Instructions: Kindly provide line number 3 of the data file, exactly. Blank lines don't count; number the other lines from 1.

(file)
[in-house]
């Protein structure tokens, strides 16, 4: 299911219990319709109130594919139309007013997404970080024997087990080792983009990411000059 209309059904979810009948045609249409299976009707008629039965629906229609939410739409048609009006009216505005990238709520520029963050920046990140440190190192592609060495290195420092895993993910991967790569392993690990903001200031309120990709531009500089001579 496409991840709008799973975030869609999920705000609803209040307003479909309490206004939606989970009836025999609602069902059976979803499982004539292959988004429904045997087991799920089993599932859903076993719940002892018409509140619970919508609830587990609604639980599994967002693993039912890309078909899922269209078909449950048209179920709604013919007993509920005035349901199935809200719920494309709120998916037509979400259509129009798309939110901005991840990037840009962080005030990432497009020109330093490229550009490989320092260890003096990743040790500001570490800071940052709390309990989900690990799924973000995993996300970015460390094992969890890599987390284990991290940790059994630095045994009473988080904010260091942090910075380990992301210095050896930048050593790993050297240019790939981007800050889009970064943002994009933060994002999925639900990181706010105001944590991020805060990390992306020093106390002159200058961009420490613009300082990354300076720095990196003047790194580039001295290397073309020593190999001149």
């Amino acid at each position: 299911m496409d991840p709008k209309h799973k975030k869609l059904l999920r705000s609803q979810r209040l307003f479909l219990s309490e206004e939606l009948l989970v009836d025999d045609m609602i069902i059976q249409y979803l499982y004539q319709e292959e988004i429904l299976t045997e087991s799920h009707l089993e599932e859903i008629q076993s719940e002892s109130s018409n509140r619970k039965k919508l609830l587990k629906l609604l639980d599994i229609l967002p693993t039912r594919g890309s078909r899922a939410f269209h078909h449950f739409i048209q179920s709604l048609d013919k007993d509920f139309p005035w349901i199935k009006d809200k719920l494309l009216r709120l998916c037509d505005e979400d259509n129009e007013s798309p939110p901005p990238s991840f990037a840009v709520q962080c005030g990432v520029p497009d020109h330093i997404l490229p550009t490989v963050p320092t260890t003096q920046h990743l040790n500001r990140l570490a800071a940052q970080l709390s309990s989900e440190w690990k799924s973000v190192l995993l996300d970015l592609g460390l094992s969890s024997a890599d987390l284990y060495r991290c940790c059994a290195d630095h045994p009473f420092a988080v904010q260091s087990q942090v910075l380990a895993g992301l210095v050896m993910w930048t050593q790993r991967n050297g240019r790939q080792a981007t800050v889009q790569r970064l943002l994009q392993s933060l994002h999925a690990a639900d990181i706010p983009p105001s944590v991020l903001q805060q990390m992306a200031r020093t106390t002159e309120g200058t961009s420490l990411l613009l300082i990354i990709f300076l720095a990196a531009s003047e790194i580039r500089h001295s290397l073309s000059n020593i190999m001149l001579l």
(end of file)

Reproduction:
């Amino acid at each position: 299911m496409d991840p709008k209309h799973k975030k869609l059904l999920r705000s609803q979810r209040l307003f479909l219990s309490e206004e939606l009948l989970v009836d025999d045609m609602i069902i059976q249409y979803l499982y004539q319709e292959e988004i429904l299976t045997e087991s799920h009707l089993e599932e859903i008629q076993s719940e002892s109130s018409n509140r619970k039965k919508l609830l587990k629906l609604l639980d599994i229609l967002p693993t039912r594919g890309s078909r899922a939410f269209h078909h449950f739409i048209q179920s709604l048609d013919k007993d509920f139309p005035w349901i199935k009006d809200k719920l494309l009216r709120l998916c037509d505005e979400d259509n129009e007013s798309p939110p901005p990238s991840f990037a840009v709520q962080c005030g990432v520029p497009d020109h330093i997404l490229p550009t490989v963050p320092t260890t003096q920046h990743l040790n500001r990140l570490a800071a940052q970080l709390s309990s989900e440190w690990k799924s973000v190192l995993l996300d970015l592609g460390l094992s969890s024997a890599d987390l284990y060495r991290c940790c059994a290195d630095h045994p009473f420092a988080v904010q260091s087990q942090v910075l380990a895993g992301l210095v050896m993910w930048t050593q790993r991967n050297g240019r790939q080792a981007t800050v889009q790569r970064l943002l994009q392993s933060l994002h999925a690990a639900d990181i706010p983009p105001s944590v991020l903001q805060q990390m992306a200031r020093t106390t002159e309120g200058t961009s420490l990411l613009l300082i990354i990709f300076l720095a990196a531009s003047e790194i580039r500089h001295s290397l073309s000059n020593i190999m001149l001579l």